Dunfanaghy, Co. Donegal
The French sociologist, Gustave de Beaumont, on a trip to Ireland in 1835 and wrote: "I have seen the Indian in his forests, and the Negro in his chains, and thought, as I contemplated their pitiable condition, that I saw the very extreme of human wretchedness; in all countries, more or less, paupers may be discovered; but an entire nation of paupers is what was never seen until it was shown in Ireland."
Wee Hannah Herrity, born in 1835, was a child of the famine. When her mother died in childbirth, Hannah left her home in Derrykeel, living wherever she could find shelter around Sheephaven Bay. In her late teens, wracked with pain and disease, destitute, starving, she entered the Workhouse at Dunfanaghy.
And here is where Wee Hannah's story continues today, a story of survival in 19th century Donegal, a story of one woman whose courage under the most torturous conditions humbles and touches all who witness the tableaux which recreates parts of her life. Hannah's story was first related to her dear friend, Mrs. Law, who was so impressed with Wee Hannah's fighting spirit and kind nature that she asked for an interview. Told in her own words, the story is recounted at the Dunfanaghy Heritage Centre and Workhouse exhibition in a series of three tableaux with lifelike wax replicas of Wee Hannah at various stages of her life. In the darkened rooms that house the sets, only a single light shines...the light on Wee Hannah's wizened, weathered, but precious face.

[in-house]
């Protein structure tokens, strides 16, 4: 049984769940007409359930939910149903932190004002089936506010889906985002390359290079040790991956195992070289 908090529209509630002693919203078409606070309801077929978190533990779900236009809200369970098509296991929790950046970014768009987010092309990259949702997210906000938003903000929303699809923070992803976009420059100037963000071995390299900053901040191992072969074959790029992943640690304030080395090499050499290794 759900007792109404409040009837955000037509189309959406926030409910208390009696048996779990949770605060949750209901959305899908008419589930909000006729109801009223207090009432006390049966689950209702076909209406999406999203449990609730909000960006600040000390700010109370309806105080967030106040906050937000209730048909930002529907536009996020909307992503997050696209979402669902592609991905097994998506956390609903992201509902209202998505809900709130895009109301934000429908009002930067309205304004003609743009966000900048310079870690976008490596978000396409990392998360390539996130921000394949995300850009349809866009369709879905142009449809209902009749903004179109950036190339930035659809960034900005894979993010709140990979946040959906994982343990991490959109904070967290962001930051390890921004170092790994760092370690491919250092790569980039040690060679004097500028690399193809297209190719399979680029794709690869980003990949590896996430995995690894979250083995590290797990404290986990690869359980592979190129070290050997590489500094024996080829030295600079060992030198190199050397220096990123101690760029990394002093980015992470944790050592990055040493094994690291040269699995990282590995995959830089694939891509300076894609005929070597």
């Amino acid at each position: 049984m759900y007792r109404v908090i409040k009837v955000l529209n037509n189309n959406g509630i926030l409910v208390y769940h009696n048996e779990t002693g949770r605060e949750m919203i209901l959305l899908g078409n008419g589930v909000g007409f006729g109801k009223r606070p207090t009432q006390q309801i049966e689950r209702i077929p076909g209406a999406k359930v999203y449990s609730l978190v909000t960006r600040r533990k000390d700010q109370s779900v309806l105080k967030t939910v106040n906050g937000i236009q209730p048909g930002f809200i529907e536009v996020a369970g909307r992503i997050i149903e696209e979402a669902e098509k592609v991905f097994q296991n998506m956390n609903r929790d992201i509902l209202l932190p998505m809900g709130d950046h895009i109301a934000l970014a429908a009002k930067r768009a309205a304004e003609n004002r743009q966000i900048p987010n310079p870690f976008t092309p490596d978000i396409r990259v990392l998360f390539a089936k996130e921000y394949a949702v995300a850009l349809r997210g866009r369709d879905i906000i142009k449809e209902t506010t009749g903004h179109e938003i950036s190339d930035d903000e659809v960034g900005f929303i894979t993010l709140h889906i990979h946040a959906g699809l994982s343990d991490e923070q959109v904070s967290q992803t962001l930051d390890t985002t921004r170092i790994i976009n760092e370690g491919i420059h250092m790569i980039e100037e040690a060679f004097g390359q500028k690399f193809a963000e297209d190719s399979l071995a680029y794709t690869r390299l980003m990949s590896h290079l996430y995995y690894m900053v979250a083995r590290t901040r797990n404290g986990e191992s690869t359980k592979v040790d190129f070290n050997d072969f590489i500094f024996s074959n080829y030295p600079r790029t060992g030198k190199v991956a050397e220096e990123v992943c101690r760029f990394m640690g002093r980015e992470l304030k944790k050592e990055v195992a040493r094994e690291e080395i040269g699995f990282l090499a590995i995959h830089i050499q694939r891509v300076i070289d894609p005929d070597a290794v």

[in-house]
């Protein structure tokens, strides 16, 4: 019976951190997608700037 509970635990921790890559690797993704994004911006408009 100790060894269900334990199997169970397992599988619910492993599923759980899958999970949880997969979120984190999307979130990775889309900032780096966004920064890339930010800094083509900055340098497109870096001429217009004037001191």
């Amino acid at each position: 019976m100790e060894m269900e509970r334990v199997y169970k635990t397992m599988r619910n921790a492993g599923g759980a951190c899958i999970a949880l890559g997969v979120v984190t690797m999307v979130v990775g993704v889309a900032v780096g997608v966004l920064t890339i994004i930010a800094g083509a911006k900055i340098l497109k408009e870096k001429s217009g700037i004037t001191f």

The Workhouse, once a place of cruel degradation, is now surrounded by a beautiful wildlife sanctuary along the coastal village at the base of the Horn Head Peninsula. Along with Wee Hannah's touching story are other exhibitions of local artworks and handicrafts and a fine coffee shop and bookstore.
For the Irish of long ago, the Workhouse was the last resort in a desperate battle for survival. But today, those who venture into the Workhouse, will find a variety of Ireland group vacation activities, lessons on social history, and special classes in art and traditional crafts...a far cry from the days of yesteryear...and something that would surely bring a smile to Wee Hannah's face.
Hours: Monday thru Saturday 10:00 - 5:00 (mid September to June).
Adults €4.50 Families €11.00
Children €2.00 Students €3.00
How to get there:
From Dublin: N2/A5 through Omagh to Lifford. Then N14/13 to Letterkenny. N56 N to Dunfanaghy (about 15 miles)
From Belfast: A6 to Derry, then N13 to Letterkenny, then N56 15 miles to Dunfangahy.
The Dunfanaghy Workhouse and Heritage Centre
Dunfanaghy, Co. Donegal
T: 074 913 6540
Written by Joy Davis - Summer of Travel 2007